Client Newsletter – August / September 2018
Payday filing is compulsory from April 2019 and all employers will have to switch to payday filing by then.
What is it?
Currently, employers file employee earnings and PAYE information with Inland Revenue every month, regardless of how frequently they pay their employees. Under payday filing, this information will be reported to Inland Revenue every time the employees are paid.
This means that employers will need to submit an employment information schedule after every payday and not every month as being done now. So, if they pay weekly salaries and wages, the employer will have to submit the earnings information weekly to the IRD.
Inland Revenue believes that if it collects payroll information more regularly, it will help offer increased certainty about employees’ tax obligations and entitlements.
How to register and file?
A New Zealand employer paying more than $50,000 PAYE and Employer Superannuation Contribution Tax (ESCT) per year will file electronically through a payroll software or myIR from 1 April 2019. Online filing can be done in three ways:
- direct from the payroll software, or
- by file upload in myIR, or
- on-screen in
A payroll software is probably the easiest because this allows the payroll information – including salary, wages, PAYE and other deductions – to be automatically sent to Inland Revenue at the same time as the employees are paid.
Also, if you file direct from a payroll software, the IRD need not be contacted to register for payday filing — just make the first submission and you will have begun payday filing. This can be done before 1 April 2019.
If either of the myIR options are used, registration is required. You will need to call Inland Revenue on 0800 377 772. IRD will register and work through the process with you.
It lS to be noted that the due dates for paying and submitting the IR345 remain the same – employers still need to submit an employer deductions form (IR345) and arrange payment.
Offshore persons applying for an IRD number
Previously offshore persons (individuals and non-individuals) applying for an IRD number needed to provide evidence of a functional NZ bank account or confirmation that an approved entity had completed Customer due diligence for the person.
The Commissioner now has discretion to issue an IRD number where a person cannot meet these requirements, as long as the CIR is satisfied about the offshore person’s identity and background.
More information about the process to follow can be found at w.ird.govt.nz (search keyword: offshore).
Lifetime Retirement Income
In a first for New Zealand, a unique type of scheme is on offer in which insurance and income are combined to provide regular income for life when someone pass the age of 60. The package has been designed by Lifetime Retirement Income (Lifetime) with one of its founders being the former Finance Minister, Michael Cullen, who was responsible for setting up KiwiSaver.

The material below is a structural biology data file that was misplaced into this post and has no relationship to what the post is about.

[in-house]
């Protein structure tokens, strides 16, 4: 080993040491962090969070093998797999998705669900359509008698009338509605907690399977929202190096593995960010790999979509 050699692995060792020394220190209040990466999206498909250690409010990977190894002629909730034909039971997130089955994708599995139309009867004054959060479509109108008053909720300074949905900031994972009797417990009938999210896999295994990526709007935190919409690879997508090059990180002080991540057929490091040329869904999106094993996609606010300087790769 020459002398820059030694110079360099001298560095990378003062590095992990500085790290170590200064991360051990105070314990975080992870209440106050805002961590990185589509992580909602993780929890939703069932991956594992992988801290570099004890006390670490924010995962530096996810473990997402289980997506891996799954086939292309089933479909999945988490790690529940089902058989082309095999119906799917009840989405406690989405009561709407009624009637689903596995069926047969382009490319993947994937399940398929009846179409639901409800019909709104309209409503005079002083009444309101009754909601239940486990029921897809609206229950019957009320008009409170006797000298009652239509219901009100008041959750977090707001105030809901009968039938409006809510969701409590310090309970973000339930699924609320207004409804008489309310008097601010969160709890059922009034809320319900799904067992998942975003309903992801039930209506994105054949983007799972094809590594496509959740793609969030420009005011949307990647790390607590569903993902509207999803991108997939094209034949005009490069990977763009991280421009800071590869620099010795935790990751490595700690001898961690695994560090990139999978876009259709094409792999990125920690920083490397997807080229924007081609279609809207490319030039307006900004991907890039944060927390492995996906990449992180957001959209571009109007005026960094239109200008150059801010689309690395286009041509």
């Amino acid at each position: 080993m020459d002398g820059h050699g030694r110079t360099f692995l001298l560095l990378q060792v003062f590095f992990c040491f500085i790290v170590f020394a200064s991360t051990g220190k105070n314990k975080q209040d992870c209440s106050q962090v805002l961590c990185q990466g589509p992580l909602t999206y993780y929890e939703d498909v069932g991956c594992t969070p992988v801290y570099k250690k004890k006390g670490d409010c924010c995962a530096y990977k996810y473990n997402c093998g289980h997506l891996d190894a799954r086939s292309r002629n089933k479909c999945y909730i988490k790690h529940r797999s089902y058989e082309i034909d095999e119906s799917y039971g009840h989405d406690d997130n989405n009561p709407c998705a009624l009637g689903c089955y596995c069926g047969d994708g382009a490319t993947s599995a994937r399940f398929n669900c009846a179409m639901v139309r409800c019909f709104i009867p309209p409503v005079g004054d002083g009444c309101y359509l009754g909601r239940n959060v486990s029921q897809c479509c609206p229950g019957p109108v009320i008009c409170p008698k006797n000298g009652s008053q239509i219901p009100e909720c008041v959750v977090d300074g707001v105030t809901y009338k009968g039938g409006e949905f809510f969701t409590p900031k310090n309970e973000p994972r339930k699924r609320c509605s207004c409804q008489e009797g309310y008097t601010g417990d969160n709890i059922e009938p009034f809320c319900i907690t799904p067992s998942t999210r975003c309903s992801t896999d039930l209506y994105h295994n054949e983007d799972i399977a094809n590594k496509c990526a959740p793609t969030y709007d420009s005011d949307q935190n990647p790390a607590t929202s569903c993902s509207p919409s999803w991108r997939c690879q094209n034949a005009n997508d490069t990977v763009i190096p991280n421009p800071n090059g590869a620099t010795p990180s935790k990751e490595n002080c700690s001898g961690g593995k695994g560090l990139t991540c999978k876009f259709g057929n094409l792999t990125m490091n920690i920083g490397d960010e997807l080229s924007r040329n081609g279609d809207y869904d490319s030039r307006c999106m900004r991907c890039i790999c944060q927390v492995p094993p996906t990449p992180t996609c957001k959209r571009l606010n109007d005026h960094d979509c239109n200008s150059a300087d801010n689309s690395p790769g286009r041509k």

How does it work?
Many retirees have built up a nest egg or savings by the time they are in their 60’s and are often looking for a different types of investment option to suit their particular circumstances. Under this scheme, investors place all or some of their savings with Lifetime (minimum is $25,000 and maximum is $ 1m). Lifetime then provide certainty of a fortnightly fixed amount, based on the size of the investment.
Lifetime achieves this by investing the investor funds in a growth balanced fund. All investment returns are credited to the investor’ s accounts after tax, fees and fortnightly income payments have been deducted. The annual income credited to the account is a percentage of the initial investment and the rate is based on the investors age when they decide to take income payments. The rate progresses from 4.5% at age 60 to 7.5% at age 90. The table can be found at www.lifetimeincome.co.nz
For example, if $100,000 is invested at age 67, the annual rate is 5.2% and the investor will receive $5,200 each year paid at the rate of $200 fortnightly. This will continue for life.
Some or all of the investment can be withdrawn if needed at once. In the case of death, the remaining capital passes to their estate.
Please get in touch with us or your investment advisor to discuss this or any other retirement investment options.
Everyone in New Zealand who is in business must pay ACC levies which cover the cost of injuries caused by accidents. While everyone who works or owns a business in New Zealand pays levies, it covers all persons in New Zealand who suffers an injury whether that injury happens at work, home, on the sports field, or out and about.
ACC levies are made up of three types of levy as follows:
Everyone who earns a salary in New Zealand pays the Earners’ levy which helps cover the cost of accidents that happen in your everyday activities outside work. It is a flat rate, currently $1.21 per $100 (excluding GST), of your liable income which has a ceiling.
This levy goes into the Work Account to fund injuries that happen at work, and it is different for every business. Some jobs have more risks than others, so some industries pay higher levies than others.
Working Safer levy
This levy supports the activities of WorkSafe New Zealand, and is a flat rate – currently 8c per $100 of your liable payroll or income.
Whether one is self-employed, a contractor, or has staff, they are likely to receive an invoice from ACC between mid-July and mid-August.
The calculation of levy is based on the Business Industry Classification (BIC) code which is collected by Inland Revenue when filing a tax return or registering for GST who then pass this on to ACC. ACC uses this BIC code to invoice levies based on the business activity chosen.